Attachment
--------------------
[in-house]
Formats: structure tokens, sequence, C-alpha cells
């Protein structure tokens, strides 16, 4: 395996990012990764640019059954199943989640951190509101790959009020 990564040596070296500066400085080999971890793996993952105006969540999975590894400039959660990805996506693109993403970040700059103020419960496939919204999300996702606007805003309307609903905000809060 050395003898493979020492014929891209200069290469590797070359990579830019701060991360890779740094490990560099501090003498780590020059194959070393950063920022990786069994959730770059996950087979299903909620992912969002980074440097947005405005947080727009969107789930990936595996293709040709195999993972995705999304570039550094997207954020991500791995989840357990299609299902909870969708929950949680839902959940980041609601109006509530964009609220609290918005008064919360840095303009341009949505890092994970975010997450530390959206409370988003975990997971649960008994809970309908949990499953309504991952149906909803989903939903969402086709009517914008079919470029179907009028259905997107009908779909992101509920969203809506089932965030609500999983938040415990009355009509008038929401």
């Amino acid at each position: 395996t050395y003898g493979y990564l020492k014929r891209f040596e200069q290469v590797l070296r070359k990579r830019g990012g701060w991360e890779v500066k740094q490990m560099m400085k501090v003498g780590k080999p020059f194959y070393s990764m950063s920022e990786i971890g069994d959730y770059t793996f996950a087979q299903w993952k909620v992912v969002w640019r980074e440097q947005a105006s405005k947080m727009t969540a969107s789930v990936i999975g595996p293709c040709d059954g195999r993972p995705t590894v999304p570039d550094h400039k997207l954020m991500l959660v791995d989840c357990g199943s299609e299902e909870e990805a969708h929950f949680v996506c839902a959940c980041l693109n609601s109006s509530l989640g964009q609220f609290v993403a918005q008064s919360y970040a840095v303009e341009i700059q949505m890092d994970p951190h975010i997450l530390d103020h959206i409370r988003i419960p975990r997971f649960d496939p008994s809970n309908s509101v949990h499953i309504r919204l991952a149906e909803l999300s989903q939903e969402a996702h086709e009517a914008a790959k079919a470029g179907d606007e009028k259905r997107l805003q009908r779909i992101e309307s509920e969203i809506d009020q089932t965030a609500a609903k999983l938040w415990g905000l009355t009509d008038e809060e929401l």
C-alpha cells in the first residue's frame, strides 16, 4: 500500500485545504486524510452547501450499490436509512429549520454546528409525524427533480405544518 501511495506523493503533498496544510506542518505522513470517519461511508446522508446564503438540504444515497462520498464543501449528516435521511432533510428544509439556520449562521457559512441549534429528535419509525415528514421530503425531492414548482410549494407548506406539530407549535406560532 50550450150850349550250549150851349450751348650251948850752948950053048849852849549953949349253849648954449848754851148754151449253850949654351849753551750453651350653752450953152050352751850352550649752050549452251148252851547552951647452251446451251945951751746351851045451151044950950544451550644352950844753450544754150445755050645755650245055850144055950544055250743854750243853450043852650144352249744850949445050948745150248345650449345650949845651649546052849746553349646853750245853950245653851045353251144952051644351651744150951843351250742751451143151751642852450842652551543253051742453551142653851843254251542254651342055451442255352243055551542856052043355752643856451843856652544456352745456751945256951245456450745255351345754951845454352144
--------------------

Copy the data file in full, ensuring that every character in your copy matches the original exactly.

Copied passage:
[in-house]
Formats: structure tokens, sequence, C-alpha cells
């Protein structure tokens, strides 16, 4: 395996990012990764640019059954199943989640951190509101790959009020 990564040596070296500066400085080999971890793996993952105006969540999975590894400039959660990805996506693109993403970040700059103020419960496939919204999300996702606007805003309307609903905000809060 050395003898493979020492014929891209200069290469590797070359990579830019701060991360890779740094490990560099501090003498780590020059194959070393950063920022990786069994959730770059996950087979299903909620992912969002980074440097947005405005947080727009969107789930990936595996293709040709195999993972995705999304570039550094997207954020991500791995989840357990299609299902909870969708929950949680839902959940980041609601109006509530964009609220609290918005008064919360840095303009341009949505890092994970975010997450530390959206409370988003975990997971649960008994809970309908949990499953309504991952149906909803989903939903969402086709009517914008079919470029179907009028259905997107009908779909992101509920969203809506089932965030609500999983938040415990009355009509008038929401």
């Amino acid at each position: 395996t050395y003898g493979y990564l020492k014929r891209f040596e200069q290469v590797l070296r070359k990579r830019g990012g701060w991360e890779v500066k740094q490990m560099m400085k501090v003498g780590k080999p020059f194959y070393s990764m950063s920022e990786i971890g069994d959730y770059t793996f996950a087979q299903w993952k909620v992912v969002w640019r980074e440097q947005a105006s405005k947080m727009t969540a969107s789930v990936i999975g595996p293709c040709d059954g195999r993972p995705t590894v999304p570039d550094h400039k997207l954020m991500l959660v791995d989840c357990g199943s299609e299902e909870e990805a969708h929950f949680v996506c839902a959940c980041l693109n609601s109006s509530l989640g964009q609220f609290v993403a918005q008064s919360y970040a840095v303009e341009i700059q949505m890092d994970p951190h975010i997450l530390d103020h959206i409370r988003i419960p975990r997971f649960d496939p008994s809970n309908s509101v949990h499953i309504r919204l991952a149906e909803l999300s989903q939903e969402a996702h086709e009517a914008a790959k079919a470029g179907d606007e009028k259905r997107l805003q009908r779909i992101e309307s509920e969203i809506d009020q089932t965030a609500a609903k999983l938040w415990g905000l009355t009509d008038e809060e929401l």
C-alpha cells in the first residue's frame, strides 16, 4: 500500500485545504486524510452547501450499490436509512429549520454546528409525524427533480405544518 501511495506523493503533498496544510506542518505522513470517519461511508446522508446564503438540504444515497462520498464543501449528516435521511432533510428544509439556520449562521457559512441549534429528535419509525415528514421530503425531492414548482410549494407548506406539530407549535406560532 50550450150850349550250549150851349450751348650251948850752948950053048849852849549953949349253849648954449848754851148754151449253850949654351849753551750453651350653752450953152050352751850352550649752050549452251148252851547552951647452251446451251945951751746351851045451151044950950544451550644352950844753450544754150445755050645755650245055850144055950544055250743854750243853450043852650144352249744850949445050948745150248345650449345650949845651649546052849746553349646853750245853950245653851045353251144952051644351651744150951843351250742751451143151751642852450842652551543253051742453551142653851843254251542254651342055451442255352243055551542856052043355752643856451843856652544456352745456751945256951245456450745255351345754951845454352144